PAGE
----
[Watch/Read] Why Facebook’s Intentions Are To Be Doubted When It Comes To Free Basics
January 6th, 2016
Image Source: huffingtonpost
Facebook has undoubtedly revolutionized the way we connect with our friends and families. It has provided a social networking platform for various artists and businesses. In fact, we, at The Logical Indian, owe our success largely to Facebook.
The reasons why Facebook intentions are not all about doing good things:
1. The idea is to kill any possibilities of competition
Imagine this: what if there was an equally competent social media website that provided a stiff competition to Facebook? Ideally, both websites should try to compete healthily through innovation and improved user-friendliness. But as it turns out, Facebook has a history of adopting rather unethical means to get rid of competition and monopolize the social media market!
Tsu.co is an invite-only social networking website launched in October, 2013. In September 2015, Facebook users observed that Facebook banned any mention of the link “Tsu.co” in posts or in messages.
So why was Facebook afraid of a new, relatively tiny website? Tsu followed a new, unique revenue model – it paid 90% of its revenue to the users who create the content that leads to revenue in the first place. Facebook looked at this innovative model as a very serious competition and adopted the unethical means of blocking links, to maintain its supremacy. The ban was, however, lifted in December, 2015 after a major backlash.
Looking at “Free Basics” once again, it is easy to understand that this time the motivation is no different than it was while banning Tsu.co. Free Basics offers Facebook and its partners’ services for free on Reliance network while charging normally for its competitors’, thereby potentially monopolizing Facebook’s services.
2. Not providing clear information and keeping things vague
- While Facebook has said it will not display ads via Free Basics now, it has repeatedly refused to make that a permanent commitment.
- Facebook says it is ready to partner with any telecom providers but they are already partnered with Reliance and is asking its users to request to their respective telecom providers to join them, which is a hogwash.
3. Using the name ‘Free Basics’ which violates Indian law
In its campaign, Facebook is also using the generic phrase “free, basic Internet” interchangeably with “Free Basics”, the name it has given its private, proprietary platform. This is in blatant violation of Indian rules on advertising, which forbid generic words being used for brands and products. This is from a company which, in spite of having 125 million Indian subscribers, refuses to be sued in India, claiming to be an American company and therefore outside the purview of Indian law. Nor does it pay any tax in India.(Source: thehindu)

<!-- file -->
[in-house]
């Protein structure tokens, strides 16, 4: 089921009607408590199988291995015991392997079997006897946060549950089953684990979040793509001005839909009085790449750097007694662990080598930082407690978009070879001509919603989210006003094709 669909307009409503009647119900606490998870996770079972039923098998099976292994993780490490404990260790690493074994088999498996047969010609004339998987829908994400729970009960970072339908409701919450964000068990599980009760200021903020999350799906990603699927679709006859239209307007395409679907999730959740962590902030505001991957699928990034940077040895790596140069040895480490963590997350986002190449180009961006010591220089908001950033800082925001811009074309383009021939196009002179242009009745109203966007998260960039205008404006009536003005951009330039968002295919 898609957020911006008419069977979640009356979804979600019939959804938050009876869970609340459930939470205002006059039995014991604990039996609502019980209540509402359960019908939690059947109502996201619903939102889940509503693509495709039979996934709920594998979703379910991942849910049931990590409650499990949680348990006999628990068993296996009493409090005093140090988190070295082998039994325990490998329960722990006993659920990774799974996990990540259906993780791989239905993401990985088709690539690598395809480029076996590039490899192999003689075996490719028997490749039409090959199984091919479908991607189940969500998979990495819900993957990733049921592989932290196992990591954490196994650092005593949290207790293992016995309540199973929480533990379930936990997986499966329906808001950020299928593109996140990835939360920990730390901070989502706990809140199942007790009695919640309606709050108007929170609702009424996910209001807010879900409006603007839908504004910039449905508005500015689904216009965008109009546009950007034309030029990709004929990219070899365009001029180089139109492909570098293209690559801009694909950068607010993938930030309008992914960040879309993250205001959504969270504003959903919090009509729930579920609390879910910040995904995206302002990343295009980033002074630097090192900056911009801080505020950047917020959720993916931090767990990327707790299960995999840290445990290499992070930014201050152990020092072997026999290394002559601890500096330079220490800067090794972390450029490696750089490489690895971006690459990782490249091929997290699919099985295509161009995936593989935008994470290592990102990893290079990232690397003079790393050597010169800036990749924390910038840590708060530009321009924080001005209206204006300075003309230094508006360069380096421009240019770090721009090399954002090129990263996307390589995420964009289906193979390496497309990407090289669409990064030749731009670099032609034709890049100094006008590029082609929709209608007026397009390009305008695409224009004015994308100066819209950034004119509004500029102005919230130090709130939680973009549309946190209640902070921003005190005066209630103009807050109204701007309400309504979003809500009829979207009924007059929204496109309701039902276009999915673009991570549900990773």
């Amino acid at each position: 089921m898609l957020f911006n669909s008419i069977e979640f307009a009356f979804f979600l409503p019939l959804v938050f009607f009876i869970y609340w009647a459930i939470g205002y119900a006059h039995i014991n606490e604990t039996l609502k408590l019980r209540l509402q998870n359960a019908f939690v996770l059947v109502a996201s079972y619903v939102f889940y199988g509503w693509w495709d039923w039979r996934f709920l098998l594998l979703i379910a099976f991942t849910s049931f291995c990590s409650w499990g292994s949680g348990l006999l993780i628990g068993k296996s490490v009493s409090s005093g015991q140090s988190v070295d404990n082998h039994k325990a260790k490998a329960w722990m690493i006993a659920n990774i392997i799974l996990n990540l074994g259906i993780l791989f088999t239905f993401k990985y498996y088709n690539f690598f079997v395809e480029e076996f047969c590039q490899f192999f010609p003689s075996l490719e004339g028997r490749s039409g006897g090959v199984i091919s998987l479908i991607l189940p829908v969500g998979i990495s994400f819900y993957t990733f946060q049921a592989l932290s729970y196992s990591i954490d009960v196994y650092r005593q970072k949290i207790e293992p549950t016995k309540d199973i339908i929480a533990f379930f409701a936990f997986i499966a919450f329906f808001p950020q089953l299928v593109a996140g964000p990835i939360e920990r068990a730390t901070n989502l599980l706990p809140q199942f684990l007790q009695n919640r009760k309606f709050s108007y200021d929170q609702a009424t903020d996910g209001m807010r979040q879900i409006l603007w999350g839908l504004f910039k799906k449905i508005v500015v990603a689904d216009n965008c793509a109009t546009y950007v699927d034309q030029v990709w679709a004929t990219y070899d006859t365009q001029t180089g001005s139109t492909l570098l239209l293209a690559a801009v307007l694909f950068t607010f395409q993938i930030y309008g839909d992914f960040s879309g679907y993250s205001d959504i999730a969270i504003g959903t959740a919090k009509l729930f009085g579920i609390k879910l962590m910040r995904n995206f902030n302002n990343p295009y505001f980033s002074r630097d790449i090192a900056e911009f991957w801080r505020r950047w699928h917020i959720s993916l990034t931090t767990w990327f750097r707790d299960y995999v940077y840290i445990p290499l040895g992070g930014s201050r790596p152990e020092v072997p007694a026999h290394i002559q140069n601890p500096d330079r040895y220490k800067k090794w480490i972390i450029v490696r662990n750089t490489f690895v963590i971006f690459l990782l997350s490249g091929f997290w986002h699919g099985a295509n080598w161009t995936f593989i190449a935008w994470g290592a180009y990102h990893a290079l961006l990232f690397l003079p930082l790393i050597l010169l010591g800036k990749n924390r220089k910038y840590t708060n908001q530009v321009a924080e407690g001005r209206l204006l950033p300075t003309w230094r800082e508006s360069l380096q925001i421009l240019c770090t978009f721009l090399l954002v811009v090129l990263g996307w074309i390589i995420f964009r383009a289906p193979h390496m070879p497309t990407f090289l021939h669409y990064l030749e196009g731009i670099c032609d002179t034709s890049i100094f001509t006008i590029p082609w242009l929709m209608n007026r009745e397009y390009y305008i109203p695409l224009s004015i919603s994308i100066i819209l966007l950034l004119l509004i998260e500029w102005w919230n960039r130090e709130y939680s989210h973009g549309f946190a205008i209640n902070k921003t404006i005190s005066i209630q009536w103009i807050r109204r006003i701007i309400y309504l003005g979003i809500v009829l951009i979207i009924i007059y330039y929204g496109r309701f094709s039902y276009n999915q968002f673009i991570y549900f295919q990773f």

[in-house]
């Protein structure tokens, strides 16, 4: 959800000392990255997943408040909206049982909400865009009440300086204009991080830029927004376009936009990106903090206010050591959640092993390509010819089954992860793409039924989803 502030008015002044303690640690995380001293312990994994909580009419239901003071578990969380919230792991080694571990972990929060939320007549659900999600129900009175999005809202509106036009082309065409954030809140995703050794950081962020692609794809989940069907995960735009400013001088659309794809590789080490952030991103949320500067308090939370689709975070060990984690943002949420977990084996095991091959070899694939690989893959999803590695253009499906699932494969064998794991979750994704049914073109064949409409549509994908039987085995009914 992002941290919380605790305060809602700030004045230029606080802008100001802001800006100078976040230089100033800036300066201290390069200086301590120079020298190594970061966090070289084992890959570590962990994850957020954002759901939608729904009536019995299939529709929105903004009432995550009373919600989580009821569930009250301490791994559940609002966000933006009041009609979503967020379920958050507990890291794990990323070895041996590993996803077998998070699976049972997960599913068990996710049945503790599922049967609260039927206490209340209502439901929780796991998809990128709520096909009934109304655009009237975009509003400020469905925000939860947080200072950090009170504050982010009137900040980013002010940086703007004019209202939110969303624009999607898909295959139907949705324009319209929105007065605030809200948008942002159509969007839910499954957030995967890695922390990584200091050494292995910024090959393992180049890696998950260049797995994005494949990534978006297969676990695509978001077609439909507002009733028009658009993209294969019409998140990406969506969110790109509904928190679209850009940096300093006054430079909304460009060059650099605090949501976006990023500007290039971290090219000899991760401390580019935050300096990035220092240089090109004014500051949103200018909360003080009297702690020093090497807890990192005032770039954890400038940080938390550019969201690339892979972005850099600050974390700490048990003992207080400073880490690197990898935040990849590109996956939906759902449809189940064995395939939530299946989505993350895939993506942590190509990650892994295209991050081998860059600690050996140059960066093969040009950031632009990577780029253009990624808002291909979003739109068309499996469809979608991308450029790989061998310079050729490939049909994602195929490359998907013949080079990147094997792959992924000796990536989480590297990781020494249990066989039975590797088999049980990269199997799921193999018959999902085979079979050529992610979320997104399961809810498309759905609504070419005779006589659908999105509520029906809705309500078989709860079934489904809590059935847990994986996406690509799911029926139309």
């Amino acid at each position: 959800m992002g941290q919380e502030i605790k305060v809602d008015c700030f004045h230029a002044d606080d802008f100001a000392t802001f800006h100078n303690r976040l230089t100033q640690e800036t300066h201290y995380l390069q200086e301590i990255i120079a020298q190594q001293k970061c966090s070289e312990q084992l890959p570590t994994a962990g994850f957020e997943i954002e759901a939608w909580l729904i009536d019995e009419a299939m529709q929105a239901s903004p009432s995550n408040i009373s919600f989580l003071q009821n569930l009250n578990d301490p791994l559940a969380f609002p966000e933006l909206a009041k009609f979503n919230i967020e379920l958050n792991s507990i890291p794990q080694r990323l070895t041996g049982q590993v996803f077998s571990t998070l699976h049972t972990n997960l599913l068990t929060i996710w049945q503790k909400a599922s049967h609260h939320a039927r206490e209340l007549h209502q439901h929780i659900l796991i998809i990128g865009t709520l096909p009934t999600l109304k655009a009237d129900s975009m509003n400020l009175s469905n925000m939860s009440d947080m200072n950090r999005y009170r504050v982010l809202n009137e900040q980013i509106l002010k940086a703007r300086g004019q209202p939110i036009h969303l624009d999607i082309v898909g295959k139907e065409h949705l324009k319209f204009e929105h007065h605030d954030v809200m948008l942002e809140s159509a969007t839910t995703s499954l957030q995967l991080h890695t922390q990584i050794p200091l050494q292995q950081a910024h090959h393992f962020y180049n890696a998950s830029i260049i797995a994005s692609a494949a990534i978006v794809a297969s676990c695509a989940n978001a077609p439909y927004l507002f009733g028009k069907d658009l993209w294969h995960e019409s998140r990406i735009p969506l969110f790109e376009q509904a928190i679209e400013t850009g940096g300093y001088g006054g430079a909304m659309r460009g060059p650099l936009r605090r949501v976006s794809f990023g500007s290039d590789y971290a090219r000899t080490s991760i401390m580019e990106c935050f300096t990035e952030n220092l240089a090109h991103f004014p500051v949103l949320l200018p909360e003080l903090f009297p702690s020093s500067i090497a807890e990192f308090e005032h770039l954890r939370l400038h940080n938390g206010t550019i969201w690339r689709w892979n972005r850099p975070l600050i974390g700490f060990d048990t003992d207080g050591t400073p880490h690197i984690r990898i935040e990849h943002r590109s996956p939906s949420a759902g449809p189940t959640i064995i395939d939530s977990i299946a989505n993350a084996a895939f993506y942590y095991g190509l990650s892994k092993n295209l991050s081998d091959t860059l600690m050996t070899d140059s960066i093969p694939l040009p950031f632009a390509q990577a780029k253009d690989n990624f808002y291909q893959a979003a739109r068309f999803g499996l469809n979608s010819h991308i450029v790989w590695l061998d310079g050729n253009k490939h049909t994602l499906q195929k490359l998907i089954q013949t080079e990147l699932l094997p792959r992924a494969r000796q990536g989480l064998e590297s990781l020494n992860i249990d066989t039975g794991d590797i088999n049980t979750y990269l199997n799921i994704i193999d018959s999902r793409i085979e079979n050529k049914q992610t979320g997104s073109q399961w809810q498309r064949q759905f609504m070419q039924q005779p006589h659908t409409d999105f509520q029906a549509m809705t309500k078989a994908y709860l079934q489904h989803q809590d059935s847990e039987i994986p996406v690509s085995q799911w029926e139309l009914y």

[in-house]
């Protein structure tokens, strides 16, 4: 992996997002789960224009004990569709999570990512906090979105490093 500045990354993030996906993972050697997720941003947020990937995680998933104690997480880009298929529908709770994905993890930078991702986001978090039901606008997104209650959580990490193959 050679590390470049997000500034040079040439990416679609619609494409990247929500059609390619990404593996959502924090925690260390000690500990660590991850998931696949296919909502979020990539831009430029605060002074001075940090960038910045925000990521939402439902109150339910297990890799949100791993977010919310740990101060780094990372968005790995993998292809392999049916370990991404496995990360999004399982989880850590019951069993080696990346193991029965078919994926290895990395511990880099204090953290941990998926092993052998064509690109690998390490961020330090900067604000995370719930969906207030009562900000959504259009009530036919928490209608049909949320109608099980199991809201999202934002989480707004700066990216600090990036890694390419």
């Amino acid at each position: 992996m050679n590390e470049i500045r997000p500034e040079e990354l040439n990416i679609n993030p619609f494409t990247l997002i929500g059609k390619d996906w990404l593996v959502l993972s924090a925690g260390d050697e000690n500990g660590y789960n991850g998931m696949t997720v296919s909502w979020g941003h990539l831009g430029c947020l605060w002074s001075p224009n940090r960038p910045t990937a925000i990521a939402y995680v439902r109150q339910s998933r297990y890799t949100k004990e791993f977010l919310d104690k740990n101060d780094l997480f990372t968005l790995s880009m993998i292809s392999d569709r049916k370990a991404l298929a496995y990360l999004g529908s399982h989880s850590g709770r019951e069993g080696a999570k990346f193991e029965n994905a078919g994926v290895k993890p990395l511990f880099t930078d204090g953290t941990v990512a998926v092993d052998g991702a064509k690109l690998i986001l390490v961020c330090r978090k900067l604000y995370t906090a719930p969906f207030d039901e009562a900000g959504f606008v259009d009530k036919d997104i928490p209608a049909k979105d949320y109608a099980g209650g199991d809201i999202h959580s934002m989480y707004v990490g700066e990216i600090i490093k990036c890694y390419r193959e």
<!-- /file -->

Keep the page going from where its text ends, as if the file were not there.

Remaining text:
While Facebook welcomes (in principle) its partners to join Free Basics, no other social networking site will ever dare join the network. This is because Facebook has the right to monitor the data sent between you and a website, and might use it to improve its targeting ad mechanism. Now a competitor of Facebook would never want to give away your usage information to Facebook for its own benefit, and hence would never sign up for Free Basics.
So it’s time we ask ourselves the following questions and voice our opinions.
First of all, why should a foreign company, Facebook, dictate terms and conditions for a programme in India? Note, Facebook does not subsidize the Free Basics plan, Reliance pays for it and Facebook only dictates the terms! Why would Facebook, a company which has never advertised its core product, suddenly spend billions in advertising something that would not be beneficial for itself?
Secondly, why should only certain websites be free? If the average “Free Basics” data usage be, say, 50 MB per month, then why not give a capped data usage of 50 MB to every user with access to the open web? That would both uphold net neutrality and cost the same to the service provider.
Lastly, if net neutrality has to be compromised for the sake of reaching every Indian, why doesn’t a neutral body with no corporate interests, such as the Indian Government, dictate the terms instead of a foreign corporate body? We could have free access to IRCTC, SBI, DD News, India Post, Passport Seva, NCERT e-books, etc. without giving any corporate body an unfair advantage in the process.
In conclusion, Facebook’s version of Free Basics is just another marketing gimmick aimed at monopolizing Facebook’s services among 1.3 billion Indians and dictating internet usage in India. We must take urgent steps to prevent Facebook from implementing the service and form our own version of Digital India free from foreign dictatorship.
We urge all our community members to sign this petition to uphold Net Neutrality in India. In addition, please take a few minutes to visit www.savetheinternet.in and write an email to TRAI replying to their consultation paper and voicing your opinion. It just needs a few clicks from you to save the internet.
We have few days left to act. Please make an informed decision as soon as possible and spread the information.